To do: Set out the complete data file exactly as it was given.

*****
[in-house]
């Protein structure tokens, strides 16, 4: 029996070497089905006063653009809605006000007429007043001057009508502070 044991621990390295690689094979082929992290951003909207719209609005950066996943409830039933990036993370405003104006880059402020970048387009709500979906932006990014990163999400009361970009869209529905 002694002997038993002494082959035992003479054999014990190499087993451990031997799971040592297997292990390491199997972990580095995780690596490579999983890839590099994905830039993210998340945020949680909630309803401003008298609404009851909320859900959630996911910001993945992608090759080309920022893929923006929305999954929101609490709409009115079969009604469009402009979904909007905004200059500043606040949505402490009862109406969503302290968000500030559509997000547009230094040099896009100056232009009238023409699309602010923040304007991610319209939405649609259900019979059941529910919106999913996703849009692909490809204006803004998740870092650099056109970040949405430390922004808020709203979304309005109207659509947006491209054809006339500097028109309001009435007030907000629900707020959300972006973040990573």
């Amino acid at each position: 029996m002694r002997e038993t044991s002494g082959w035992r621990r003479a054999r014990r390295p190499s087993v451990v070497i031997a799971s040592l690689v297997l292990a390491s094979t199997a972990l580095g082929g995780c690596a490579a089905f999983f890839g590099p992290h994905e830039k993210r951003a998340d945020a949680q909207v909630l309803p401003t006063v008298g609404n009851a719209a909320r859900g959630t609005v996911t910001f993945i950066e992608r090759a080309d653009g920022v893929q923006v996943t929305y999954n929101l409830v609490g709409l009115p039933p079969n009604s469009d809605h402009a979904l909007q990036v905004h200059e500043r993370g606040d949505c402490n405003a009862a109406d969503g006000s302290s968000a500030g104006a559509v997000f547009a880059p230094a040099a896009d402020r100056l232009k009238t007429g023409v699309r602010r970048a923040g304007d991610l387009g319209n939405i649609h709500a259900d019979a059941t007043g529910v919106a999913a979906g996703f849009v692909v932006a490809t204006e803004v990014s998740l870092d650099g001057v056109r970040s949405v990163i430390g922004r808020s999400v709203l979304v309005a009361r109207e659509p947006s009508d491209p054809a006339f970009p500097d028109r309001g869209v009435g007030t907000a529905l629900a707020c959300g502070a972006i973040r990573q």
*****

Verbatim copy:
[in-house]
């Protein structure tokens, strides 16, 4: 029996070497089905006063653009809605006000007429007043001057009508502070 044991621990390295690689094979082929992290951003909207719209609005950066996943409830039933990036993370405003104006880059402020970048387009709500979906932006990014990163999400009361970009869209529905 002694002997038993002494082959035992003479054999014990190499087993451990031997799971040592297997292990390491199997972990580095995780690596490579999983890839590099994905830039993210998340945020949680909630309803401003008298609404009851909320859900959630996911910001993945992608090759080309920022893929923006929305999954929101609490709409009115079969009604469009402009979904909007905004200059500043606040949505402490009862109406969503302290968000500030559509997000547009230094040099896009100056232009009238023409699309602010923040304007991610319209939405649609259900019979059941529910919106999913996703849009692909490809204006803004998740870092650099056109970040949405430390922004808020709203979304309005109207659509947006491209054809006339500097028109309001009435007030907000629900707020959300972006973040990573």
């Amino acid at each position: 029996m002694r002997e038993t044991s002494g082959w035992r621990r003479a054999r014990r390295p190499s087993v451990v070497i031997a799971s040592l690689v297997l292990a390491s094979t199997a972990l580095g082929g995780c690596a490579a089905f999983f890839g590099p992290h994905e830039k993210r951003a998340d945020a949680q909207v909630l309803p401003t006063v008298g609404n009851a719209a909320r859900g959630t609005v996911t910001f993945i950066e992608r090759a080309d653009g920022v893929q923006v996943t929305y999954n929101l409830v609490g709409l009115p039933p079969n009604s469009d809605h402009a979904l909007q990036v905004h200059e500043r993370g606040d949505c402490n405003a009862a109406d969503g006000s302290s968000a500030g104006a559509v997000f547009a880059p230094a040099a896009d402020r100056l232009k009238t007429g023409v699309r602010r970048a923040g304007d991610l387009g319209n939405i649609h709500a259900d019979a059941t007043g529910v919106a999913a979906g996703f849009v692909v932006a490809t204006e803004v990014s998740l870092d650099g001057v056109r970040s949405v990163i430390g922004r808020s999400v709203l979304v309005a009361r109207e659509p947006s009508d491209p054809a006339f970009p500097d028109r309001g869209v009435g007030t907000a529905l629900a707020c959300g502070a972006i973040r990573q």